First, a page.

A separate pilot program would provide laptops to teachers and students of certain high schools so the board can compare the experience with the iPad Phase 1. The motion also calls on the district to bring Phase 2 of the plan before the board for a vote next summer, which would likely push completion of the project into 2016. Deasy initially wanted all students to have iPads by December 2014, but recently extended that deadline by a year because of concerns that the district was moving too quickly.

After hearing a report on the project's budget -- including as much as $252 million in general fund revenue to replace worn-out tablets four years from now -- Zimmer said he wasn't convinced that Apple and Pearson Education Inc., which sold the district the iPads and pre-loaded instructional software, had offered the district the best possible deal.

"I feel really, really good about raising the flag and talking about this team," Zimmer said. "I also want to feel like I have the best contract in the country and I don't feel like I do...We're the first in the country...This is a gigantic contract -- even across the world they are paying attention to this. Give us something. Send a signal."

Perhaps Apple could offer the district the latest tablet models or make some other concession, he suggested.

Vladovic echoed the sentiment, arguing that Apple was getting valuable public relations credit from its partnership with the district.

"Apple is making a lot and Apple stands to make a lot more when we become successful, as I believe we are," he said. "It's in their best benefit to make sure they're successful. I'm all for squeezing them."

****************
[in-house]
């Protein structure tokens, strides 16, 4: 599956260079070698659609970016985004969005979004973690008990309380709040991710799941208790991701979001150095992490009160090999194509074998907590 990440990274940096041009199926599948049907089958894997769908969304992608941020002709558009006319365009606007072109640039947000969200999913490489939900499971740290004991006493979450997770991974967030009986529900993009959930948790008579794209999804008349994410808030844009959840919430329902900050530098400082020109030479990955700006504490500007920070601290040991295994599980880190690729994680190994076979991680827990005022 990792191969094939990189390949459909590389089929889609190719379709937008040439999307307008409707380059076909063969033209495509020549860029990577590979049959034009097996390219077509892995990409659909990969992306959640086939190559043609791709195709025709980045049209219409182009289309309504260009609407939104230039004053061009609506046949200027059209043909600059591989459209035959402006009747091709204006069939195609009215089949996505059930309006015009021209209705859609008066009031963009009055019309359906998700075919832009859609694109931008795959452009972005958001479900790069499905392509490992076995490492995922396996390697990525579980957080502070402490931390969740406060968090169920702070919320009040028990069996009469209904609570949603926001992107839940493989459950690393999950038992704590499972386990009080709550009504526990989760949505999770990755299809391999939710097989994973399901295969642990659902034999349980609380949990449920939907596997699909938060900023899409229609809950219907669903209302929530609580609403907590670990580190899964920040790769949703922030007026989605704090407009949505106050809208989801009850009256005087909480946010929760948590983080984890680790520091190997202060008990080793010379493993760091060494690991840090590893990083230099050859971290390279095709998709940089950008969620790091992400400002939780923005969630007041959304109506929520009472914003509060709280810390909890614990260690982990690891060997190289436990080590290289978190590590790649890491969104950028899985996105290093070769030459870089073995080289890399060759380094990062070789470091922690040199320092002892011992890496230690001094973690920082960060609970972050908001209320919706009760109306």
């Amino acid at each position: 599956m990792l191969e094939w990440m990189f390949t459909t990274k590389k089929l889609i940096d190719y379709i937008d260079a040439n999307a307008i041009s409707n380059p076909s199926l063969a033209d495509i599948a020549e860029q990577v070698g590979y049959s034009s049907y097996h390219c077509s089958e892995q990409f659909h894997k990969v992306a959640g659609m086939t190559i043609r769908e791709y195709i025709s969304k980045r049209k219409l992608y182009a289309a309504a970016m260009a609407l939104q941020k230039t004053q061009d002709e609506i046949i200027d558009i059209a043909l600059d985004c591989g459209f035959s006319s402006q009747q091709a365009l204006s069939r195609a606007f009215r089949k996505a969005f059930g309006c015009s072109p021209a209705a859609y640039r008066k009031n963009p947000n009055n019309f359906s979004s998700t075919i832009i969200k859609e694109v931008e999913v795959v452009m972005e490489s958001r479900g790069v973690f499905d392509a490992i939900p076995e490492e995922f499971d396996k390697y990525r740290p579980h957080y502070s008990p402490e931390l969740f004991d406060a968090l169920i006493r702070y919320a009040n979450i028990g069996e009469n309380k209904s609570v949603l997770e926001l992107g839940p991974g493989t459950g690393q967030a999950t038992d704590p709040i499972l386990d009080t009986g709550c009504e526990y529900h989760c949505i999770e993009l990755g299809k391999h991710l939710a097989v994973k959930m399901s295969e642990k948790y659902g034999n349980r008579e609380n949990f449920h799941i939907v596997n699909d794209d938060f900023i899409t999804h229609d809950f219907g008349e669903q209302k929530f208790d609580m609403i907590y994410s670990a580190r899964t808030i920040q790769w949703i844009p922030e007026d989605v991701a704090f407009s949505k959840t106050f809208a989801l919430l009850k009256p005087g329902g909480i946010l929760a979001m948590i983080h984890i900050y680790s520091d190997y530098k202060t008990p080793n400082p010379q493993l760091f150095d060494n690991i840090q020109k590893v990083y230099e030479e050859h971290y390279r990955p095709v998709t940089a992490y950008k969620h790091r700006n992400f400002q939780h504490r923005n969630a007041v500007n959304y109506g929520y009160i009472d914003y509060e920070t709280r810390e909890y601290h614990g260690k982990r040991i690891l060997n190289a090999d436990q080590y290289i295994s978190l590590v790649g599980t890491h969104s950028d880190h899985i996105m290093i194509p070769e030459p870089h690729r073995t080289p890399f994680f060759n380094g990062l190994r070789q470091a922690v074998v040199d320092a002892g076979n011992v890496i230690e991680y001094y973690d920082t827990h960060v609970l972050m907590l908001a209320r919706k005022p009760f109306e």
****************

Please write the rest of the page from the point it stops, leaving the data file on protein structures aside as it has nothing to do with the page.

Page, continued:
Ratliff, however, said it was not her intent in organizing the meeting to try squeeze any more out of Apple or Pearson.

Matt Hill, the district's chief strategy officer, argued that at $768 a tablet, which includes an extra $400 to $500 worth of services such as warranty and cases, they are getting a very good deal.

"I challenge anyone in the country to find us a better deal on this," Hill said, adding that he was willing to see what more Apple and Pearson might be willing to offer.

The $768 a tablet price only kicks in after the district buys 500,000 to get a volume discount.

Deputy Superintendent Jaime Aquino said Apple and Pearson may have wondered whether the district intends on moving forward with Phase 2 and Phase 3 of the project and how committed the board is to the entire project, which could affect that consideration.

Board Member Tamar Galatzan was absent Tuesday while Bennett Kayser recused himself for part of the meeting because he owns Apple stock but was later advised by board secretary Jefferson Crain that he was allowed to participate in the discussion. Deasy had also recused himself out of concern that he may have a potential conflict of interest since he also has a financial interest in Apple.

Among the lessons learned cited by district officials from Phase 1 is the need to tailor bandwidth capabilities to each individual school site and to develop a robust, comprehensive security plan, including a summer storage plan, for the tablets.


2cents small How exactly do you recuse yourself from a project that's your brainchild?

No comments: